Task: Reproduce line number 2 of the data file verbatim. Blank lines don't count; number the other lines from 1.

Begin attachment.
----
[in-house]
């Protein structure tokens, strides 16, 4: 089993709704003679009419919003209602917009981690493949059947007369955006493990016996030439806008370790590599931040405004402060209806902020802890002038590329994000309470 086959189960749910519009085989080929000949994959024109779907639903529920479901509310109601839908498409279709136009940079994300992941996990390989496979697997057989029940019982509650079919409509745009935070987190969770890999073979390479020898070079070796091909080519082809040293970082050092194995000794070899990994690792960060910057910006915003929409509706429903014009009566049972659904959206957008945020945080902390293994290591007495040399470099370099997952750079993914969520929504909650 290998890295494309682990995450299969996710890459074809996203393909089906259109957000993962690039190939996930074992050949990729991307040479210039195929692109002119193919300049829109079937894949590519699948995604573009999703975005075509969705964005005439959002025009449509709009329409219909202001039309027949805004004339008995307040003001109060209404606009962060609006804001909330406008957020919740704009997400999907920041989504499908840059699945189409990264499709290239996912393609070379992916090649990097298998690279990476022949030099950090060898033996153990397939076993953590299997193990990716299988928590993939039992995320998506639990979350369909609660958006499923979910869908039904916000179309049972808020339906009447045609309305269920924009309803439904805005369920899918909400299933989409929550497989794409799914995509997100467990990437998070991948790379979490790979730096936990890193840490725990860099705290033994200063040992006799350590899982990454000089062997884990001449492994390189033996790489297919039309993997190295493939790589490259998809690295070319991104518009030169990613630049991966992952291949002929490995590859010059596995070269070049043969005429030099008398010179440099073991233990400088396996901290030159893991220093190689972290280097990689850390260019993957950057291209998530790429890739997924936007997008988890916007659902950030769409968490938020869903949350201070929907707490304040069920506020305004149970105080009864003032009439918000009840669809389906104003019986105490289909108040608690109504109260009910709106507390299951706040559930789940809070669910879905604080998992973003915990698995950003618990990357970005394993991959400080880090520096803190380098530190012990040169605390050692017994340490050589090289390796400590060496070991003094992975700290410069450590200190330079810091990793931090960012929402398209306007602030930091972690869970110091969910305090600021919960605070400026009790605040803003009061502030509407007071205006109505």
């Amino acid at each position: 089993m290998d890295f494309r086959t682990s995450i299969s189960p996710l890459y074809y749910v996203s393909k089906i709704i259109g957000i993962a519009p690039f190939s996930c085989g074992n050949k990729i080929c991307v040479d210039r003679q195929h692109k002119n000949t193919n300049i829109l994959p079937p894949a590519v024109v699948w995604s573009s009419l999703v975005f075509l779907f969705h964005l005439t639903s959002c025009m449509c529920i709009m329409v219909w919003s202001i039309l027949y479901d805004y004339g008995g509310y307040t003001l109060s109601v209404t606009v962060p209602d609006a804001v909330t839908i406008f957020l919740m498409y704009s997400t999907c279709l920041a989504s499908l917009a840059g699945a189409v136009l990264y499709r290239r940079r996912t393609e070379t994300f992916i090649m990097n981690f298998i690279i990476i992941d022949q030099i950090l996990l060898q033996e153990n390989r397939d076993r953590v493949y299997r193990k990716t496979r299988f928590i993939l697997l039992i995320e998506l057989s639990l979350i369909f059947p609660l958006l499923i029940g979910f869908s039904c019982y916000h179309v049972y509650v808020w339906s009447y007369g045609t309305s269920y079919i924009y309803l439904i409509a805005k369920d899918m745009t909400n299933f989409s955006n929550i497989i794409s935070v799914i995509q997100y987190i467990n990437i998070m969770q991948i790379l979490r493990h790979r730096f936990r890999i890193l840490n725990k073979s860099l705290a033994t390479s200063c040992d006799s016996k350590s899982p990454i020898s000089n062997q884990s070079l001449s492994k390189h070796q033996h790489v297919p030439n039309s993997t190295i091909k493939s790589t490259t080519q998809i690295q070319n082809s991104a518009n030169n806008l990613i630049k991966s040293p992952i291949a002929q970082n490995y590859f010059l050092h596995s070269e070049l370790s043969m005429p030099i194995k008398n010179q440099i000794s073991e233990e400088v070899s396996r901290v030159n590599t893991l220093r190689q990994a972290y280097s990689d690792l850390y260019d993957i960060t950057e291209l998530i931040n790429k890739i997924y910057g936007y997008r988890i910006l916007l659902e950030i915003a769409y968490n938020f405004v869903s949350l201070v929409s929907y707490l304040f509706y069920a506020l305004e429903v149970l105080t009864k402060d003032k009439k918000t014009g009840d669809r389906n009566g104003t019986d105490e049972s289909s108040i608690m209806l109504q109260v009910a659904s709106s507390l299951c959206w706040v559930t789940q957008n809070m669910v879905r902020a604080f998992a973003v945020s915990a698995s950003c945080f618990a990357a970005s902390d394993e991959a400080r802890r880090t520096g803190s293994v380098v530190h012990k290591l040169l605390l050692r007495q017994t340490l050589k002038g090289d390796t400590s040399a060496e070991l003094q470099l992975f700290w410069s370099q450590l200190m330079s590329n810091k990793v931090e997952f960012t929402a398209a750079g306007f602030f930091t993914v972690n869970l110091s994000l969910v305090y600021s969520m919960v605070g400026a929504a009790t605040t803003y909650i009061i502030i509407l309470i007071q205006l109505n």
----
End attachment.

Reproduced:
């Protein structure tokens, strides 16, 4: 089993709704003679009419919003209602917009981690493949059947007369955006493990016996030439806008370790590599931040405004402060209806902020802890002038590329994000309470 086959189960749910519009085989080929000949994959024109779907639903529920479901509310109601839908498409279709136009940079994300992941996990390989496979697997057989029940019982509650079919409509745009935070987190969770890999073979390479020898070079070796091909080519082809040293970082050092194995000794070899990994690792960060910057910006915003929409509706429903014009009566049972659904959206957008945020945080902390293994290591007495040399470099370099997952750079993914969520929504909650 290998890295494309682990995450299969996710890459074809996203393909089906259109957000993962690039190939996930074992050949990729991307040479210039195929692109002119193919300049829109079937894949590519699948995604573009999703975005075509969705964005005439959002025009449509709009329409219909202001039309027949805004004339008995307040003001109060209404606009962060609006804001909330406008957020919740704009997400999907920041989504499908840059699945189409990264499709290239996912393609070379992916090649990097298998690279990476022949030099950090060898033996153990397939076993953590299997193990990716299988928590993939039992995320998506639990979350369909609660958006499923979910869908039904916000179309049972808020339906009447045609309305269920924009309803439904805005369920899918909400299933989409929550497989794409799914995509997100467990990437998070991948790379979490790979730096936990890193840490725990860099705290033994200063040992006799350590899982990454000089062997884990001449492994390189033996790489297919039309993997190295493939790589490259998809690295070319991104518009030169990613630049991966992952291949002929490995590859010059596995070269070049043969005429030099008398010179440099073991233990400088396996901290030159893991220093190689972290280097990689850390260019993957950057291209998530790429890739997924936007997008988890916007659902950030769409968490938020869903949350201070929907707490304040069920506020305004149970105080009864003032009439918000009840669809389906104003019986105490289909108040608690109504109260009910709106507390299951706040559930789940809070669910879905604080998992973003915990698995950003618990990357970005394993991959400080880090520096803190380098530190012990040169605390050692017994340490050589090289390796400590060496070991003094992975700290410069450590200190330079810091990793931090960012929402398209306007602030930091972690869970110091969910305090600021919960605070400026009790605040803003009061502030509407007071205006109505």